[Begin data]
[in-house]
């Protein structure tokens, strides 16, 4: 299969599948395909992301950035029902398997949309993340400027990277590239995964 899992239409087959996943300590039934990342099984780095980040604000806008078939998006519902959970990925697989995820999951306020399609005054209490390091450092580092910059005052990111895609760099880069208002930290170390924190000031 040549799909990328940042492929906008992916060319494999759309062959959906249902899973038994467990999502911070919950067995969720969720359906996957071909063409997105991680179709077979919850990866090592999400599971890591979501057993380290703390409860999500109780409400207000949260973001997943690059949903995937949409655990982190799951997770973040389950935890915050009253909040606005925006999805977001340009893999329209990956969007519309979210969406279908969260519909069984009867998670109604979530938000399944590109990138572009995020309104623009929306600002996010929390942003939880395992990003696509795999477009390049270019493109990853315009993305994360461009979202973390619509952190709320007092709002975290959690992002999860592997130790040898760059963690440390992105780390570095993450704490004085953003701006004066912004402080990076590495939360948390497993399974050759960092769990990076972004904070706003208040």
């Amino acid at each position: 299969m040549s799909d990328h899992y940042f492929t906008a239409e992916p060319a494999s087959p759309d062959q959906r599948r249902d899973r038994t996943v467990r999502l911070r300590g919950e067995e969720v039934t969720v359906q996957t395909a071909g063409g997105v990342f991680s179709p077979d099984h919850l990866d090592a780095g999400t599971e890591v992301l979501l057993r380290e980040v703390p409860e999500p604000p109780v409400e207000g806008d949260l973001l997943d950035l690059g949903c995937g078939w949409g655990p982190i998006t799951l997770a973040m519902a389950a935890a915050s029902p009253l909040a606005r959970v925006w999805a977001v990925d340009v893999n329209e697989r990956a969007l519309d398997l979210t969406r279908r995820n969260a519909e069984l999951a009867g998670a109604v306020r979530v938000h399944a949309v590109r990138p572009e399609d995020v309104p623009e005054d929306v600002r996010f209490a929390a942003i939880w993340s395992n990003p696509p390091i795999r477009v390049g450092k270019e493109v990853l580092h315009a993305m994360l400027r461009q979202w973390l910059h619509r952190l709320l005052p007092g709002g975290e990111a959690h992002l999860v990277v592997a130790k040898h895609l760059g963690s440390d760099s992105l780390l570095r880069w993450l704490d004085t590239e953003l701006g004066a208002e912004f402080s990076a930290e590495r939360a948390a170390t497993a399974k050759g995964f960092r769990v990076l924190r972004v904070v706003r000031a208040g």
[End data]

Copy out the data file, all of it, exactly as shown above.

[in-house]
């Protein structure tokens, strides 16, 4: 299969599948395909992301950035029902398997949309993340400027990277590239995964 899992239409087959996943300590039934990342099984780095980040604000806008078939998006519902959970990925697989995820999951306020399609005054209490390091450092580092910059005052990111895609760099880069208002930290170390924190000031 040549799909990328940042492929906008992916060319494999759309062959959906249902899973038994467990999502911070919950067995969720969720359906996957071909063409997105991680179709077979919850990866090592999400599971890591979501057993380290703390409860999500109780409400207000949260973001997943690059949903995937949409655990982190799951997770973040389950935890915050009253909040606005925006999805977001340009893999329209990956969007519309979210969406279908969260519909069984009867998670109604979530938000399944590109990138572009995020309104623009929306600002996010929390942003939880395992990003696509795999477009390049270019493109990853315009993305994360461009979202973390619509952190709320007092709002975290959690992002999860592997130790040898760059963690440390992105780390570095993450704490004085953003701006004066912004402080990076590495939360948390497993399974050759960092769990990076972004904070706003208040």
């Amino acid at each position: 299969m040549s799909d990328h899992y940042f492929t906008a239409e992916p060319a494999s087959p759309d062959q959906r599948r249902d899973r038994t996943v467990r999502l911070r300590g919950e067995e969720v039934t969720v359906q996957t395909a071909g063409g997105v990342f991680s179709p077979d099984h919850l990866d090592a780095g999400t599971e890591v992301l979501l057993r380290e980040v703390p409860e999500p604000p109780v409400e207000g806008d949260l973001l997943d950035l690059g949903c995937g078939w949409g655990p982190i998006t799951l997770a973040m519902a389950a935890a915050s029902p009253l909040a606005r959970v925006w999805a977001v990925d340009v893999n329209e697989r990956a969007l519309d398997l979210t969406r279908r995820n969260a519909e069984l999951a009867g998670a109604v306020r979530v938000h399944a949309v590109r990138p572009e399609d995020v309104p623009e005054d929306v600002r996010f209490a929390a942003i939880w993340s395992n990003p696509p390091i795999r477009v390049g450092k270019e493109v990853l580092h315009a993305m994360l400027r461009q979202w973390l910059h619509r952190l709320l005052p007092g709002g975290e990111a959690h992002l999860v990277v592997a130790k040898h895609l760059g963690s440390d760099s992105l780390l570095r880069w993450l704490d004085t590239e953003l701006g004066a208002e912004f402080s990076a930290e590495r939360a948390a170390t497993a399974k050759g995964f960092r769990v990076l924190r972004v904070v706003r000031a208040g």